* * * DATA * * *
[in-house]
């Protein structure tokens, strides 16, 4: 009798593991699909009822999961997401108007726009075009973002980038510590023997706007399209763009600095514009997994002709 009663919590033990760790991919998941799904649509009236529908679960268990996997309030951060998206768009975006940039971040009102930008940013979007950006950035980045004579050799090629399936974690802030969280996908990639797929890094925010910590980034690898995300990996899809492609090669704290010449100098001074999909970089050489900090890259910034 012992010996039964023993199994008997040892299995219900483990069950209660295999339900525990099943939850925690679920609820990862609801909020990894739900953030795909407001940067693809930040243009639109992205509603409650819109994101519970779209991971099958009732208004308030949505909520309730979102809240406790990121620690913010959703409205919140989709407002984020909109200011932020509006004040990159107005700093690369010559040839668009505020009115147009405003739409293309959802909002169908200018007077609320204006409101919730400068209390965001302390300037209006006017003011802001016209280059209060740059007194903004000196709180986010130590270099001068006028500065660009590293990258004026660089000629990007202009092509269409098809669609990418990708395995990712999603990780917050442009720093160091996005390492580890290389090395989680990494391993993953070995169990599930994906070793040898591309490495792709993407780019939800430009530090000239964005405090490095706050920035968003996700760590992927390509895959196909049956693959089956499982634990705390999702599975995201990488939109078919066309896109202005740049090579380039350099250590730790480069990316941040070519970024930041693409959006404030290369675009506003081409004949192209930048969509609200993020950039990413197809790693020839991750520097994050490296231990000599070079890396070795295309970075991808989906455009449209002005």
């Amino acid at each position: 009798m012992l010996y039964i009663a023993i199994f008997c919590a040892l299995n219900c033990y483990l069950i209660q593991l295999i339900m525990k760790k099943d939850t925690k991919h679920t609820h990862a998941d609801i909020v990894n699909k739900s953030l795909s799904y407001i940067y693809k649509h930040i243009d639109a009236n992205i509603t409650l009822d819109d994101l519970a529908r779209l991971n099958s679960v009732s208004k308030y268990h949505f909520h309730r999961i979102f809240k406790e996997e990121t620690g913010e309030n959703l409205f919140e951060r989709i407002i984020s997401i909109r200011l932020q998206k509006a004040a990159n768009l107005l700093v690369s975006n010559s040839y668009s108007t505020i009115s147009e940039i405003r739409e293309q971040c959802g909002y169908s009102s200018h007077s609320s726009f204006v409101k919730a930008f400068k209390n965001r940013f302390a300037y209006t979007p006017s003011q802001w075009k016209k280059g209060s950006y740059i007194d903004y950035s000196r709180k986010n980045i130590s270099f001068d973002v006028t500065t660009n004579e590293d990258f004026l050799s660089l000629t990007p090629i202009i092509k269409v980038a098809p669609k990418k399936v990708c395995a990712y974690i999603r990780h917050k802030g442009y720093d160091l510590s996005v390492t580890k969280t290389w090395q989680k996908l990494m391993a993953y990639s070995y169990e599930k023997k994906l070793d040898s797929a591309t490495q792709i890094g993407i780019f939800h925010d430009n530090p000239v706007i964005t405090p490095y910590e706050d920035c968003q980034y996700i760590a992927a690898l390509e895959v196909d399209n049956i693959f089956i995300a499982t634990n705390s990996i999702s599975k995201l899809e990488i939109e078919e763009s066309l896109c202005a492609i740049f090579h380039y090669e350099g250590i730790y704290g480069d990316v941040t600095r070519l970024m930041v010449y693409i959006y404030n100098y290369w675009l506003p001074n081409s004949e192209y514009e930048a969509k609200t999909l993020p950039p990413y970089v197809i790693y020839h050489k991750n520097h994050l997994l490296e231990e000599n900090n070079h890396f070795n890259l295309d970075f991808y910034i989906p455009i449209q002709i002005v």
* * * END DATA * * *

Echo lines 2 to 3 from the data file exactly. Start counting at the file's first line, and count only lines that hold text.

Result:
């Protein structure tokens, strides 16, 4: 009798593991699909009822999961997401108007726009075009973002980038510590023997706007399209763009600095514009997994002709 009663919590033990760790991919998941799904649509009236529908679960268990996997309030951060998206768009975006940039971040009102930008940013979007950006950035980045004579050799090629399936974690802030969280996908990639797929890094925010910590980034690898995300990996899809492609090669704290010449100098001074999909970089050489900090890259910034 012992010996039964023993199994008997040892299995219900483990069950209660295999339900525990099943939850925690679920609820990862609801909020990894739900953030795909407001940067693809930040243009639109992205509603409650819109994101519970779209991971099958009732208004308030949505909520309730979102809240406790990121620690913010959703409205919140989709407002984020909109200011932020509006004040990159107005700093690369010559040839668009505020009115147009405003739409293309959802909002169908200018007077609320204006409101919730400068209390965001302390300037209006006017003011802001016209280059209060740059007194903004000196709180986010130590270099001068006028500065660009590293990258004026660089000629990007202009092509269409098809669609990418990708395995990712999603990780917050442009720093160091996005390492580890290389090395989680990494391993993953070995169990599930994906070793040898591309490495792709993407780019939800430009530090000239964005405090490095706050920035968003996700760590992927390509895959196909049956693959089956499982634990705390999702599975995201990488939109078919066309896109202005740049090579380039350099250590730790480069990316941040070519970024930041693409959006404030290369675009506003081409004949192209930048969509609200993020950039990413197809790693020839991750520097994050490296231990000599070079890396070795295309970075991808989906455009449209002005």
């Amino acid at each position: 009798m012992l010996y039964i009663a023993i199994f008997c919590a040892l299995n219900c033990y483990l069950i209660q593991l295999i339900m525990k760790k099943d939850t925690k991919h679920t609820h990862a998941d609801i909020v990894n699909k739900s953030l795909s799904y407001i940067y693809k649509h930040i243009d639109a009236n992205i509603t409650l009822d819109d994101l519970a529908r779209l991971n099958s679960v009732s208004k308030y268990h949505f909520h309730r999961i979102f809240k406790e996997e990121t620690g913010e309030n959703l409205f919140e951060r989709i407002i984020s997401i909109r200011l932020q998206k509006a004040a990159n768009l107005l700093v690369s975006n010559s040839y668009s108007t505020i009115s147009e940039i405003r739409e293309q971040c959802g909002y169908s009102s200018h007077s609320s726009f204006v409101k919730a930008f400068k209390n965001r940013f302390a300037y209006t979007p006017s003011q802001w075009k016209k280059g209060s950006y740059i007194d903004y950035s000196r709180k986010n980045i130590s270099f001068d973002v006028t500065t660009n004579e590293d990258f004026l050799s660089l000629t990007p090629i202009i092509k269409v980038a098809p669609k990418k399936v990708c395995a990712y974690i999603r990780h917050k802030g442009y720093d160091l510590s996005v390492t580890k969280t290389w090395q989680k996908l990494m391993a993953y990639s070995y169990e599930k023997k994906l070793d040898s797929a591309t490495q792709i890094g993407i780019f939800h925010d430009n530090p000239v706007i964005t405090p490095y910590e706050d920035c968003q980034y996700i760590a992927a690898l390509e895959v196909d399209n049956i693959f089956i995300a499982t634990n705390s990996i999702s599975k995201l899809e990488i939109e078919e763009s066309l896109c202005a492609i740049f090579h380039y090669e350099g250590i730790y704290g480069d990316v941040t600095r070519l970024m930041v010449y693409i959006y404030n100098y290369w675009l506003p001074n081409s004949e192209y514009e930048a969509k609200t999909l993020p950039p990413y970089v197809i790693y020839h050489k991750n520097h994050l997994l490296e231990e000599n900090n070079h890396f070795n890259l295309d970075f991808y910034i989906p455009i449209q002709i002005v």